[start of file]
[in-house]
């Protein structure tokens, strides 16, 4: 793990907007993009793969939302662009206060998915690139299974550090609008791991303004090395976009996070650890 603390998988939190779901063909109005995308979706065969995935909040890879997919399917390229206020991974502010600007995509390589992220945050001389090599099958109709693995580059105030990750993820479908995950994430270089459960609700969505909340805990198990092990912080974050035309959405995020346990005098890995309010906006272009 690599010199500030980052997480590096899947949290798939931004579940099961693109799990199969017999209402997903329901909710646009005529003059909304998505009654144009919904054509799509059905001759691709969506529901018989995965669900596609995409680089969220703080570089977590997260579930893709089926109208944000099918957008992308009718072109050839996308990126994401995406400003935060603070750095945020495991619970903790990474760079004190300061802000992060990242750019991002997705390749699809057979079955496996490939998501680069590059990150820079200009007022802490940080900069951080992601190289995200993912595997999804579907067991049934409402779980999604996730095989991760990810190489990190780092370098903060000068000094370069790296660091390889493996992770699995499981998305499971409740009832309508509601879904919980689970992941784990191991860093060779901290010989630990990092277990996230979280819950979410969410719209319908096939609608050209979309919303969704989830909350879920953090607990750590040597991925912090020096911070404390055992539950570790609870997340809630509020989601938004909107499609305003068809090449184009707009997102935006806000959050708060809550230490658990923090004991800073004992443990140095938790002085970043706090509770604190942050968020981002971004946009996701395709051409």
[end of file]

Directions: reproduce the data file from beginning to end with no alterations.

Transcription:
[in-house]
């Protein structure tokens, strides 16, 4: 793990907007993009793969939302662009206060998915690139299974550090609008791991303004090395976009996070650890 603390998988939190779901063909109005995308979706065969995935909040890879997919399917390229206020991974502010600007995509390589992220945050001389090599099958109709693995580059105030990750993820479908995950994430270089459960609700969505909340805990198990092990912080974050035309959405995020346990005098890995309010906006272009 690599010199500030980052997480590096899947949290798939931004579940099961693109799990199969017999209402997903329901909710646009005529003059909304998505009654144009919904054509799509059905001759691709969506529901018989995965669900596609995409680089969220703080570089977590997260579930893709089926109208944000099918957008992308009718072109050839996308990126994401995406400003935060603070750095945020495991619970903790990474760079004190300061802000992060990242750019991002997705390749699809057979079955496996490939998501680069590059990150820079200009007022802490940080900069951080992601190289995200993912595997999804579907067991049934409402779980999604996730095989991760990810190489990190780092370098903060000068000094370069790296660091390889493996992770699995499981998305499971409740009832309508509601879904919980689970992941784990191991860093060779901290010989630990990092277990996230979280819950979410969410719209319908096939609608050209979309919303969704989830909350879920953090607990750590040597991925912090020096911070404390055992539950570790609870997340809630509020989601938004909107499609305003068809090449184009707009997102935006806000959050708060809550230490658990923090004991800073004992443990140095938790002085970043706090509770604190942050968020981002971004946009996701395709051409």